The code of conduct outlined by the International Working Group of Sovereign Wealth Funds might lose its rationale if it is not vigorously implemented. The individual aspects of the principles need to be more carefully looked at.
An examination of the current structure of China's healthcare system, the obstacles that the regime must overcome to achieve universal healthcare, and the competing proposals for improving it.
In the past three decades, China’s legal system has undergone significant reform. Although a recent study shows improvement, China’s legal reform remains a work in progress.
Five fallacies continue to dominate discussions of the future of European and NATO strategies in Afghanistan, and undermine the hard questions on effectiveness.
The news that two Saudi nationals held at the U.S. military detention center in Guantanamo Bay returned to al-Qaeda in Yemen has raised questions over whether or not terror detainees can be safely released.
The Obama administration will not find easily identifiable lessons and opportunities from the Israeli–Palestinian conflict, but a set of myths that may provoke early mistakes and vain hopes that are offered by some as easy ways out of current difficulties.
China's recently released economic data for 2008 reveal a mixed economic picture: although weakened trade, declining rural incomes, low prices, and high interest rates are cause for concern, strong growth in agriculture, investment, retail sales, and urban household incomes bodes well for a recovery in 2009.
A broad-based relationship between the U.S. and India will be necessary to solve complex global challenges, achieve security in the South Asian region, reestablish stability in the global economy, and overcome the threat of violent Islamic radicalism.
India will continue to face a serious jihadi threat from Pakistan-based terrorist groups for the foreseeable future. However, India lacks military options that have strategic-level effects without a significant risk of a military response by Pakistan. Neither Indian nor U.S. policy is likely to be able to reduce that threat significantly in the short to medium term.
China's 1990's state-owned enterprise reforms may give some indication as to how the CCP plans to handle current threats to domestic stability.
As domestic opposition and the broader Arab public turn against the Egyptian position and accuse president Hosni Mubarak of complicity in Israel's continued attacks against the Palestinians, Egypt and other moderate Arab governments are losing their ability to negotiate an outcome that protects their interests.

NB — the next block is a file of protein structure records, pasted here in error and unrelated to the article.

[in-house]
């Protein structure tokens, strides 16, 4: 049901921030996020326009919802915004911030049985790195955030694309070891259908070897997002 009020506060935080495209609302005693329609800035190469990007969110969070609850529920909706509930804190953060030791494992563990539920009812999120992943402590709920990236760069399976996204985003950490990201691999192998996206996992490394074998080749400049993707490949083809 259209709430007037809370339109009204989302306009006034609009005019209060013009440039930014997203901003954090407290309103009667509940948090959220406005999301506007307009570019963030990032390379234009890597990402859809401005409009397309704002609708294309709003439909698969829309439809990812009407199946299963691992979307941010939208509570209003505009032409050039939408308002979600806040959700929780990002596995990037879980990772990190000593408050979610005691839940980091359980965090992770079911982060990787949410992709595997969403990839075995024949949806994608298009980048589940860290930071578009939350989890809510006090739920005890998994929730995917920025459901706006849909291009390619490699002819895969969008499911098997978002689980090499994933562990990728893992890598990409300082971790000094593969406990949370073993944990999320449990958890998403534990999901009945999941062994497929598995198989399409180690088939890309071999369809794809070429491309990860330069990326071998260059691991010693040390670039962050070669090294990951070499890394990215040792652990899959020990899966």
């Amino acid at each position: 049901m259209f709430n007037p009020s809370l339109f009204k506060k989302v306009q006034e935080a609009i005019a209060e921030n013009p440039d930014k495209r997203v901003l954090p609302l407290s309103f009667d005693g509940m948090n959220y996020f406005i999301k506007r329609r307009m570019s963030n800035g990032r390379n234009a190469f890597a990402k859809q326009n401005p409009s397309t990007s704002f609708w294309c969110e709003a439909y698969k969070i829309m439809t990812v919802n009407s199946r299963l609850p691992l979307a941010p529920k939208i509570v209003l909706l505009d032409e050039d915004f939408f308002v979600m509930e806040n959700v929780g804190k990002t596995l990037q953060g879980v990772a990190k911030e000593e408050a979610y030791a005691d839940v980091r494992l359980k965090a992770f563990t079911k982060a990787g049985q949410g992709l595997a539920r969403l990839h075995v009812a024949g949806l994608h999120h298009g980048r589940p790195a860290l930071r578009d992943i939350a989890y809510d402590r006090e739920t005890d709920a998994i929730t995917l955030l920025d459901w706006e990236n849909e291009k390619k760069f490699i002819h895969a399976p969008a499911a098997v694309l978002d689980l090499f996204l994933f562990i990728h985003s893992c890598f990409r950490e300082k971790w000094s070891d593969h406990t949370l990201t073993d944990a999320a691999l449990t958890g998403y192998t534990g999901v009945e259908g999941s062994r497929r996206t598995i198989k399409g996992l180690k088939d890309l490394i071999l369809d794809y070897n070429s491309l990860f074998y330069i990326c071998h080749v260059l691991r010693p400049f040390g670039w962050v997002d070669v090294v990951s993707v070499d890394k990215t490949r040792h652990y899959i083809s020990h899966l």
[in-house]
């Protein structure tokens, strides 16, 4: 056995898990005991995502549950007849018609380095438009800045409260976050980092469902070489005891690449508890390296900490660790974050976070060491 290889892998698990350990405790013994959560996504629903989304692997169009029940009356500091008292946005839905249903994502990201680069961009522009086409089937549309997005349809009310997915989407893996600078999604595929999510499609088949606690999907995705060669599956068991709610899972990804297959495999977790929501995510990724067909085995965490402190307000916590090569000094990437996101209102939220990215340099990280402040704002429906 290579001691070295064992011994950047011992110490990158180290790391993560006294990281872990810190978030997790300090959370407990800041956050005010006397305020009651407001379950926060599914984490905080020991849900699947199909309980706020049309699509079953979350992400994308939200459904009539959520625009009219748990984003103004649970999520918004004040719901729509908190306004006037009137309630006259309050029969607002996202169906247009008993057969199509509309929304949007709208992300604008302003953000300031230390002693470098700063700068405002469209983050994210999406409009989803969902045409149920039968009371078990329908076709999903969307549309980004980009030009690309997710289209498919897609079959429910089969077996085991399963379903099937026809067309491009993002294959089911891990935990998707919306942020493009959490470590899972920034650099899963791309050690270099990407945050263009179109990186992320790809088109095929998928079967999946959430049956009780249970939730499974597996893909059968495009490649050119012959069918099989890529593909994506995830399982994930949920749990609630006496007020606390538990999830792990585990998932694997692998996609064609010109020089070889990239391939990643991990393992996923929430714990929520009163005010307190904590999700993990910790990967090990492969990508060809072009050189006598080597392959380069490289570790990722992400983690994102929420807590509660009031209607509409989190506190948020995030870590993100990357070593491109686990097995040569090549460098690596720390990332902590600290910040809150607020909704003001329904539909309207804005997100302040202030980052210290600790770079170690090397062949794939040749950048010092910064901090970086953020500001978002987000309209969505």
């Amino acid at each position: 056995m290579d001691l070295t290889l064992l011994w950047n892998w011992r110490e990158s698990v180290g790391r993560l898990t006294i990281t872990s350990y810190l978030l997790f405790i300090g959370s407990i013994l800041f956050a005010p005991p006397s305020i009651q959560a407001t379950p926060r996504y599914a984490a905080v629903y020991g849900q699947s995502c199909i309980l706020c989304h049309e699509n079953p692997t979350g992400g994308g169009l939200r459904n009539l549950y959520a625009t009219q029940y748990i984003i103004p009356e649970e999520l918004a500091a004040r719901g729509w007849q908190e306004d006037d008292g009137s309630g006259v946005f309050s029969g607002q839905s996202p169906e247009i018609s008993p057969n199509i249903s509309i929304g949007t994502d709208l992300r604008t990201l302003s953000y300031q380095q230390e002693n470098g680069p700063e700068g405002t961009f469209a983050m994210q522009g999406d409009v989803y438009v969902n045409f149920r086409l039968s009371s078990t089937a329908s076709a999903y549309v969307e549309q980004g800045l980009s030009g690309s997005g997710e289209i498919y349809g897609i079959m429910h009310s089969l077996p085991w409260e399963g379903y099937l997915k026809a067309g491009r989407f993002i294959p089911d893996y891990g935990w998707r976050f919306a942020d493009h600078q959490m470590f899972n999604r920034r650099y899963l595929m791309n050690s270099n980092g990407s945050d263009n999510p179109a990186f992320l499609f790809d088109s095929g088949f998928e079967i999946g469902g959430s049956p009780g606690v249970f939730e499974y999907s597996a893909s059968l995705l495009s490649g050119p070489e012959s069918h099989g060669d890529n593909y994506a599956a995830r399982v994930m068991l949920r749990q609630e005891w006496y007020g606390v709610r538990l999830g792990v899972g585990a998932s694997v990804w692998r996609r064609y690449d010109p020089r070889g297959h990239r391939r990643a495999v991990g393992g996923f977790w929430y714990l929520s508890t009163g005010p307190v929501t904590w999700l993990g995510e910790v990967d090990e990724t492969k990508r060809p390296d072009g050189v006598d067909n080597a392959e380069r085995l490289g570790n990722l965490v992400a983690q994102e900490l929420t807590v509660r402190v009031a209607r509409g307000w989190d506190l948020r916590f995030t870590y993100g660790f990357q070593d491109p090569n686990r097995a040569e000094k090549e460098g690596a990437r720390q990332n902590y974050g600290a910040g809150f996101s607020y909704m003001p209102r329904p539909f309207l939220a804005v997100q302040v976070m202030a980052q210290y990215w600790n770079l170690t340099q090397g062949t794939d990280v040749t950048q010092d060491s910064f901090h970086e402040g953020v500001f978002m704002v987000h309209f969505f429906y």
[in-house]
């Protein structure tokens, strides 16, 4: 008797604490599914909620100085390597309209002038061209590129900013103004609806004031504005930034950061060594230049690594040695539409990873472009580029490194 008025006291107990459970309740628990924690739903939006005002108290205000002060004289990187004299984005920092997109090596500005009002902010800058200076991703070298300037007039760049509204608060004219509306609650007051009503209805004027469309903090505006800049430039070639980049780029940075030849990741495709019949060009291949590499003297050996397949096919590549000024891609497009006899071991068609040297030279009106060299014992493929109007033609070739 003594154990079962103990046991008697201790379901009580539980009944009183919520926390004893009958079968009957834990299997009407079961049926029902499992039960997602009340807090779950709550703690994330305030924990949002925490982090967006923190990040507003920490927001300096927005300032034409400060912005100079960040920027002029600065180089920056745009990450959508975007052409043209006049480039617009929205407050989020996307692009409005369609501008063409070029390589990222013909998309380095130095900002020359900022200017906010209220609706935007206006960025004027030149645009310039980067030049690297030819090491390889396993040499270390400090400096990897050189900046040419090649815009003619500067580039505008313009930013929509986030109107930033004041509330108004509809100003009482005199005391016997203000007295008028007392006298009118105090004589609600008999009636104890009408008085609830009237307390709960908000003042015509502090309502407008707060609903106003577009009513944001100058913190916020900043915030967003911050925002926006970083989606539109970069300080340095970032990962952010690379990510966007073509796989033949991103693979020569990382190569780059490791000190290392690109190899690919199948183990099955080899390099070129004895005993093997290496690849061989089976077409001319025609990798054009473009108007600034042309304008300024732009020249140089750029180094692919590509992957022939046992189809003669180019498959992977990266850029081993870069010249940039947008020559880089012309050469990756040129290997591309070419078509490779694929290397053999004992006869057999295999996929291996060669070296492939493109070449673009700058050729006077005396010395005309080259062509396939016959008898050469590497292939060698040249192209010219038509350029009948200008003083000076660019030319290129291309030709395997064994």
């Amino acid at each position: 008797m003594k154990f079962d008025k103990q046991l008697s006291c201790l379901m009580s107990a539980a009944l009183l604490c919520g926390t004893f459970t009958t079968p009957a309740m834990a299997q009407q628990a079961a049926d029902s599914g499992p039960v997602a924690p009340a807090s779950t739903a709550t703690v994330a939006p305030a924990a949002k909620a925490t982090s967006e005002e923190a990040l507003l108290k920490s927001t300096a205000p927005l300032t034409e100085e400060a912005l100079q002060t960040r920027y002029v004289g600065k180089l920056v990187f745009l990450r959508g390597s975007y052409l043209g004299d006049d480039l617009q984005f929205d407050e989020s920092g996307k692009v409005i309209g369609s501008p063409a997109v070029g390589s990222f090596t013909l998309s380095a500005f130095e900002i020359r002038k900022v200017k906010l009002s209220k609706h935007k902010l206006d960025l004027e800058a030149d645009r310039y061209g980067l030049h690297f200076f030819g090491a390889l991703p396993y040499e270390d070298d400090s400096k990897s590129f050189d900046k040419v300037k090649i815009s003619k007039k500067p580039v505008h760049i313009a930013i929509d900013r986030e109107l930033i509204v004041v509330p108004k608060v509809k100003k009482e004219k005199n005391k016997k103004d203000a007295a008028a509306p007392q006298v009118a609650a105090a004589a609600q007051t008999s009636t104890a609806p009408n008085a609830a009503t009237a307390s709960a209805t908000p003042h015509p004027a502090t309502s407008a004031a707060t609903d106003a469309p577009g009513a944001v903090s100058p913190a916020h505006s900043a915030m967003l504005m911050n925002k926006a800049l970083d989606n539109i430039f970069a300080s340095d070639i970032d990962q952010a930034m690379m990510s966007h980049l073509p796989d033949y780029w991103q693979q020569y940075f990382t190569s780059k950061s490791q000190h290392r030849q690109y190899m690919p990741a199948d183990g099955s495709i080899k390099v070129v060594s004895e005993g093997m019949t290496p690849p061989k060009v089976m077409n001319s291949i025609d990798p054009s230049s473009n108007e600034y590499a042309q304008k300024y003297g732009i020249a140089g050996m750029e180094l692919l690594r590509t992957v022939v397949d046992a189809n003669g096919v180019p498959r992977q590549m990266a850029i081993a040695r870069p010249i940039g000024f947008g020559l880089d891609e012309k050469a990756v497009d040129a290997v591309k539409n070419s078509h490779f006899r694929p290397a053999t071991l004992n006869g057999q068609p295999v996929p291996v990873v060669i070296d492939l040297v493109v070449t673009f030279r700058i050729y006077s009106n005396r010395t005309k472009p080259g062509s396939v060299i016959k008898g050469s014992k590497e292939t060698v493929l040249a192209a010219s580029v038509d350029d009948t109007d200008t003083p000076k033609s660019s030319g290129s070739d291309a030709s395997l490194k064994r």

A recent white paper from the Chinese government explains that China is committed to climate change mitigation and adaptation, through both national and international efforts. As a country that is highly vulnerable to the effects of climate change, China has set ambitious goals for both adaptation and mitigation, and in recent years it has taken important steps toward these goals.
The Democrats’ landslide victory over their Republican opponents in house and senate races and Obama’s seizure of the White House represent a harsh indictment of Bush’s presidency, one that has seen the highest disapproval ratings (71 percent) recorded by Gallup. Will the Democrats’ victory in 2008 mark an ideological transformation similar to the one initiated by Reagan’s election in 1980?
Many issues will force themselves onto the new administration’s Middle East agenda. This commentary will only focus on security in the Arabian Gulf in view of Iran’s nuclear program and Obama’s exit strategy from Iraq. For 30 years the Gulf region has been volatile for two reasons: the imbalance of military power, which is the result of strictly political factors, and the U.S. military presence.
Amid the overwhelming popular enthusiasm and unprecedented media coverage in the Arab world that accompanied the 2008 U.S. presidential elections, the Carnegie Middle East Center provided an open forum for distinguished Arab observers to share their thoughts on future American policies in the Middle East.
If the Obama administration wants to serve U.S. interests in the region and transform its image from that of an ally of dictators to that of a friend of the masses, then it has to avoid mimicking previous administrations and dispel one of the most common myths surrounding the Arab and Muslim conflict: that the Israeli–Palestinian conflict is too complicated and impossible to resolve.
What President-elect Obama has to know is that he won overwhelming support not only in the United States but also in the Arab world, where people embraced him with equal enthusiasm. What does President Obama need to do in order not to disappoint Arabs? The answers focused on three issues: Palestine, Iraq, and political reform.
The U.S. election was not merely a local affair as the world awaited its outcome with great intensity. The current U.S. election opened our eyes to the merits of American democracy in particular and those of Western democracy in general.
The most important issue to test how differently Obama will approach foreign policy is Iran and its nuclear program, both of which top U.S. and Middle East priorities. Obama’s willingness to hold direct talks with the Iranians is one reason for the positive perception of him among Arabs.
U.S. policy toward moderate Islamist movements has been inconsistent. The hope for a tangible change often clashes with a complex legacy. This in turn gives the impression that all options have been exhausted, and thus strengthens the choice of avoiding dealing with the Islamist movements. However, U.S. progress in the Middle East hinges on abandoning this uncertainty.